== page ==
Posts Tagged “committee for peace in israel and palestine”

Crusaders battleThe nation’s Neocrusaders have carried their war against Islam into the Nutmeg State, and have claimed several Metro North commuter-train stations as their beachhead. The Connecticut Post reports on this latest propaganda effort (WebCite cached article):

The series of billboards paid for by the American Freedom Defense Initiative are the latest chapter in an ongoing battle of trackside messages financed by advocacy groups on opposite sides of the Israeli-Palestinian conflict.

The current ad campaign posted at five Connecticut stations on the New Haven Line — Greenwich, Cos Cob, Noroton Heights, Darien and South Norwalk — include the slogan “It’s not Islamophobia, It’s Islamorealism,” in red lettering on a black background.

Above the slogan, the poster lists the number 19,250, the purported number of terrorist attacks carried out by Islamic extremists since the Sept. 11, 2001, terrorist attacks.

The signs were put up by a group led by Pamela Geller, a prominent and vocal Jewish Neocrusader, part of a pissing contest she’s gotten into with a critic of Israel:

Geller said the ads, which will run through Sept. 2 were bought to counter a round of platform advertisements critical of Israel that were financed by retired Wall Street broker Henry Clifford of the Committee for Peace in Israel and Palestine, she said in an email exchange.

Call me unimpressed with Geller’s signs, which state that Palestine belongs to solely to Jews and that everyone else needs to get the fuck out — now. This is the sort of attitude that all sides in the Middle East conflict have been hurling at each other for decades now, and I note that it has accomplished absolutely nothing whatsoever. Maybe it’s just me, but I don’t see how continuing this sort of rhetoric is going to do any good; after all, one of the clichéd definitions of insanity is, “Doing the same thing repeatedly, expecting different results.”

I note that at least one of Geller’s signs is non-factual. Have a look at it:

One of several controversial advertisments is posted at the Cos Cob train station. This ad reads 'Jews have had a continuous presences in Israel for over 3,000 years. Ancient Israel was renamed ''Palestine'' by the conquering Romans in 135 CE. By any name it has always been the Jewish homeland.' Photo: Lindsay Niegelberg / Stamford Advocate. Via the Connecticut Post.

One of several controversial advertisments is posted at the Cos Cob train station. This ad reads ‘Jews have had a continuous presences in Israel for over 3,000 years. Ancient Israel was renamed ”Palestine” by the conquering Romans in 135 CE. By any name it has always been the Jewish homeland.’ Photo: Lindsay Niegelberg / Stamford Advocate. Via the Connecticut Post.

Let’s go over the sign’s claims. First, we have: “Jews have had a continuous presences in Israel for over 3,000 years.” This part is true. The people from whom modern Jews descended, were living in the region, c. 1,000 BCE. So far so good for Geller.

But then we have: “Ancient Israel was renamed ‘Palestine’ by the conquering Romans in 135 CE.” While it’s true that Emperor Hadrian renamed the province “Syria Palaestina” in the early 2nd century CE, it’s absolutely not true that the name “Palestine” was a Roman invention. No way! The Romans followed a precedent that was ancient, even in their own day: Egyptians had known the area as “Peleset” for a millennium or more, and that name ended up becoming “Palaistina” in Herodotus and — yes! — “Pelesheth” in the Old Testament. Far from inventing a previously-unknown name, the Romans merely used an older one that they were aware of.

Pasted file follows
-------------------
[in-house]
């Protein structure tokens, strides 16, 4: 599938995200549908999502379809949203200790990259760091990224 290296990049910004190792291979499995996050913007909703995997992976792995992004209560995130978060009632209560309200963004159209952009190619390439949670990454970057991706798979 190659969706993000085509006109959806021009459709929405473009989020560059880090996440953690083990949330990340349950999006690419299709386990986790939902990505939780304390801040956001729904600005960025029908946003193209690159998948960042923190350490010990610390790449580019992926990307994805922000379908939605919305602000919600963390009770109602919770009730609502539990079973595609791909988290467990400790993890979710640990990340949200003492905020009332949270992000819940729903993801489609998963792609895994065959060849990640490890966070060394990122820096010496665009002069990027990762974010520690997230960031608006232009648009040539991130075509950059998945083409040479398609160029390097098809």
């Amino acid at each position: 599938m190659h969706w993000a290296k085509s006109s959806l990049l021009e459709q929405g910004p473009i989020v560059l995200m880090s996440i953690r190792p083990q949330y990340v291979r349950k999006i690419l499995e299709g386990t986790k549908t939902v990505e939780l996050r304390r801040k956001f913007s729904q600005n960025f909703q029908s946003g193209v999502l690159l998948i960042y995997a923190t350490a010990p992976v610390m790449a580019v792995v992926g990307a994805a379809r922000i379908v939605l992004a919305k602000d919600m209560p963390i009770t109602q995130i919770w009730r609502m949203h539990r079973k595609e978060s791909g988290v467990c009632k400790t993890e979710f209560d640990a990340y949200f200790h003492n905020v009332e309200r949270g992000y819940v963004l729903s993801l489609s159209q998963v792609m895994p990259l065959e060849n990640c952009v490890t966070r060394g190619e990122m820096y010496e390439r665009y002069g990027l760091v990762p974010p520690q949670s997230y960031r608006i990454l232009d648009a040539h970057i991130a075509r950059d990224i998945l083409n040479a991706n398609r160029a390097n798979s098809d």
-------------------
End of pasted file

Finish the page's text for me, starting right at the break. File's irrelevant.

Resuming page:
Lastly we have: “By any name it has always been the Jewish homeland.” This statement obfuscates the facts. The region known as Palestine may be “the Jewish homeland,” but it also happens to be “the Canaanite homeland” and “the Samaritan homeland” as well. Many other peoples have lived there through history: Phoenicians, Syriacs, Philistines, & Arameans, not to mention Egyptians, Hittites, Assyrians, Babylonians, Persians, Romans, Greeks, and any number of others. Really, the concept of assigned “homelands,” and deciding to which people a region “belongs,” is juvenile and ridiculous in any event. One can select any arbitrary window in history and then say the people who were in a region at that time, “own” it forever and ever. But the odds are, that people moved in there at some point, either adding to or displacing another people who previously had “owned” that region. All of humanity migrated out of Africa, so quite literally, no other area can be said to be the ultimate “homeland” of any people.

I’ve said it before and will say it again: The mature way to respond to one form of religionistic extremism, is not to hurl another form of religionistic extremism back at it. It’s childish, and it’s not going to help anyone.

I’ll close this post by pointing out that the “American Freedom Defense Initiative” is a contradiction in terms. Geller and the other folks behind it, are not promoting true “freedom.” If they had their way, Islam would be outlawed, and very likely so too would be non-belief. That sort of effort is the opposite of “freedom.”

Photo credit, top: Wikimedia Commons; middle, Lindsay Niegelberg / Stamford Advocate, via Connecticut Post.

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